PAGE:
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Young Entrepreneur Series – Carolyn’s Compassionate Children

February 9, 2012

Carolyn Rubenstein was 13 years old when Carolyn’s Compassionate Children was invented. Carolyn Rubenstein founded Carolyn’s Compassionate Children in 1999 when she was 13 years old.

Carolyn’s Compassionate Children is a support organization linking critically ill childen and children with life challenges with volunteer teens in schools through letter writing. The organization has since expanded to include organizing annual school supply, holiday letter, and gift drives and awarding college scholarships.

Carolyn Rubenstein is the author of Perseverance, a book that profiles young adults who exemplify resilience in the face of adversity. Now 24 years old, Carolyn is a graduate student pursuing a Ph.D. in Clinical Psychology at Harvard University. In her free time she practices yoga and spends as much time as she can with her family, her friends, and her dog Lila Rose.

When interviewed by, this is what she had to say about her work:

How did you balance this outreach work at such a young age?
It was a lot of work, but I had very supportive friends and family that helped me out along the way!

Do you have advice for students who would like to get involved with this or other causes?
Yes, definitely try to be involved in as many organizations and causes as you can without disrupting your schoolwork. I truly believe that giving back is an important part of life. You should start by asking your teachers what community service clubs are active at your school and try to get involved!

The organization has evolved into a scholarship program. What brought about this development?
While navigating my own college search, I realized the lack of financial resources for young adult cancer survivors. To provide support to young adult survivors for college, CCC’s College Scholarship Program was created.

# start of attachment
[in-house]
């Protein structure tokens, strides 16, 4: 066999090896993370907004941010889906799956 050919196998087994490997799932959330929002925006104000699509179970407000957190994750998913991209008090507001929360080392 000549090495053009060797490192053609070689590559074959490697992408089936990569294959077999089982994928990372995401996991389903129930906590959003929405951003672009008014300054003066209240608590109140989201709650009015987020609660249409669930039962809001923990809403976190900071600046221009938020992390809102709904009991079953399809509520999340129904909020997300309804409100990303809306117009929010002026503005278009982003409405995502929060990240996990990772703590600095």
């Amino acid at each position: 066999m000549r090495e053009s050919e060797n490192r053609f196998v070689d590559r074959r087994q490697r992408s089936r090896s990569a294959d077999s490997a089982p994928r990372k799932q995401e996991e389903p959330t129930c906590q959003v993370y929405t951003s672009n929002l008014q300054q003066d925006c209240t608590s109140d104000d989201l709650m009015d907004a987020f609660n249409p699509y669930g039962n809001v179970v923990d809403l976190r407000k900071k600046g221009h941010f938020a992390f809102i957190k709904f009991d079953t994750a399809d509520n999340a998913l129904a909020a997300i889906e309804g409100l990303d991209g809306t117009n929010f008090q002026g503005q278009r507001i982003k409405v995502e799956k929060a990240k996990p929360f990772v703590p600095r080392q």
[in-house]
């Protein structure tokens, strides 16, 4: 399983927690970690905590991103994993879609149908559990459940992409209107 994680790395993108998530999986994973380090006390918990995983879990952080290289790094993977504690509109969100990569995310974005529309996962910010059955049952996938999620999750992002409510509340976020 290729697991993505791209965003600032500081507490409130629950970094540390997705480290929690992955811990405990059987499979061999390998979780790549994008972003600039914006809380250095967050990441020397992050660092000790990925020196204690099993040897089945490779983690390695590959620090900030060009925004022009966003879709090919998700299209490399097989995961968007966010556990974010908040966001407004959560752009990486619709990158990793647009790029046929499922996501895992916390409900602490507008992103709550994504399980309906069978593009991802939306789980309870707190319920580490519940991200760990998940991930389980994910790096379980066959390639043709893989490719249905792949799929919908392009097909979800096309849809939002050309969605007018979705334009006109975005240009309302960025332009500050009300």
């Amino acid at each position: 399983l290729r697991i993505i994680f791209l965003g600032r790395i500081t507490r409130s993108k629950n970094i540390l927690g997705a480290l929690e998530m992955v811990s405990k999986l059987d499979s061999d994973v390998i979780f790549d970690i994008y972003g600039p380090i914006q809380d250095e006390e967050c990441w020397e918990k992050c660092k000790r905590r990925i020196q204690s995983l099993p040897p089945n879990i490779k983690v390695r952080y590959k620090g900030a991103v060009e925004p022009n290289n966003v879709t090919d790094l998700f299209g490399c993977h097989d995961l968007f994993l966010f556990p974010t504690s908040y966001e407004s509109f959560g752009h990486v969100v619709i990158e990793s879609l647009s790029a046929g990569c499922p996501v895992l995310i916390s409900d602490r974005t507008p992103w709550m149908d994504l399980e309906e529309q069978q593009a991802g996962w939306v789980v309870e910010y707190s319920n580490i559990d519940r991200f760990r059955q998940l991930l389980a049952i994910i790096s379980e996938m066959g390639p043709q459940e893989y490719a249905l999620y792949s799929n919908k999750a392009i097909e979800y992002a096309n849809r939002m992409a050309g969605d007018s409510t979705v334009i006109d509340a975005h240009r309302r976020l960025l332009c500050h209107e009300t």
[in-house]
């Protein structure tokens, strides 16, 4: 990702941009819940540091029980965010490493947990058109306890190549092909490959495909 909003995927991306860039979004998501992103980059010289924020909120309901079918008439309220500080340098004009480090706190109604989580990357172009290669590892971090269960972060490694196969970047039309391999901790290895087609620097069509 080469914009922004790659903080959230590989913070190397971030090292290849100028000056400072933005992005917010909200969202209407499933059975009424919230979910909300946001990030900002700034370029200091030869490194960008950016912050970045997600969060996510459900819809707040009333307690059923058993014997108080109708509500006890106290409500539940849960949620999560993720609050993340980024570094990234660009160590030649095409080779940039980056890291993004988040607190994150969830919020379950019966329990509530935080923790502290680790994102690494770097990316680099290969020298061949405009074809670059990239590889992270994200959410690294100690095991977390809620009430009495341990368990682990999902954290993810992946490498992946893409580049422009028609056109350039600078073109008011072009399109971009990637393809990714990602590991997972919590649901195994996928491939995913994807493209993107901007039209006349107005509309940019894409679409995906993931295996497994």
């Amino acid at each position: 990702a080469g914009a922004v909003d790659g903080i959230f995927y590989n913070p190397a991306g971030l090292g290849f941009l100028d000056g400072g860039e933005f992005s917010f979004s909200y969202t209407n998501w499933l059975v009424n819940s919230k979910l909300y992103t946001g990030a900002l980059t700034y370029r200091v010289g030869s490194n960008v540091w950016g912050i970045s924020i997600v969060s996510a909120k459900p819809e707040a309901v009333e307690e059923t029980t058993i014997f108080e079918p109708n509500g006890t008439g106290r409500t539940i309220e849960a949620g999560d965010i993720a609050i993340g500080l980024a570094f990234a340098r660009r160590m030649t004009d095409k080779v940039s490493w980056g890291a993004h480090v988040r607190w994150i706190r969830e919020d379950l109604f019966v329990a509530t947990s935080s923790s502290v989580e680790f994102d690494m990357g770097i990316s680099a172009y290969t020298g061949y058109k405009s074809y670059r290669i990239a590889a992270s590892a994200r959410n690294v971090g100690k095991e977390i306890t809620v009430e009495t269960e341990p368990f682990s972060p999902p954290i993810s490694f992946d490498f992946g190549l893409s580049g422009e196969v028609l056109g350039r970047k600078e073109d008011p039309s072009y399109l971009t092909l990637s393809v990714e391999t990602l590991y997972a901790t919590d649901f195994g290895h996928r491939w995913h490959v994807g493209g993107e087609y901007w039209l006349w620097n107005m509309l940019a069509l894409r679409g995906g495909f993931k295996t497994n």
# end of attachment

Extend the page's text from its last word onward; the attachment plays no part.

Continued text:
How many scholarships have you awarded?
Over 100!

What are some of those students doing now?
Many are now in medical or nursing school. Some are still in college finishing their degrees.

What can teachers do to remove the stigma of cancer or other illnesses for students?

Cancer is just a word. We need to take back the power from this word that has such negative connotations (rightfully so) and put it on the individual. It is just a word. It should not be a word that defines someone.

Teachers can also have their students read my book, Perseverance!  Here is a lesson on overcoming adversity based on the the story of a young cancer survivor’s experience mountain-climbing.

Of all the stories of cancer survival, does one story stay with you the most?
They are each so special and meaningful, it is too hard to pick just one.

I was able to share the story of 20 college cancer survivors in Perseverance!  Zac York’s story is included in the lesson plan available in TeachHUB’s K-12 News section.

What was your most difficult moment working with children with cancer?
Losing someone close to me was a difficult and painful experience to go through. But this person taught me so much. For example:

  • Don’t wait for a crisis to live life to the fullest.
  • Time is precious so don’t put things off. If you want to do something, do it. As Benjamin Franklin says, “Dost thou love life? Then do not squander time, for that’s the stuff life is made of.”
  • Never underestimate our strength as individuals. We are a lot stronger than we give ourselves credit for.
  • Don’t be afraid to ask for help. It’s not a sign of weakness.
  • Never forget to laugh.

At 24, you’re still a young student yourself. What do you plan on doing after graduating with your PhD in Psychology from Harvard?
I plan on continuing my advocacy work and research.

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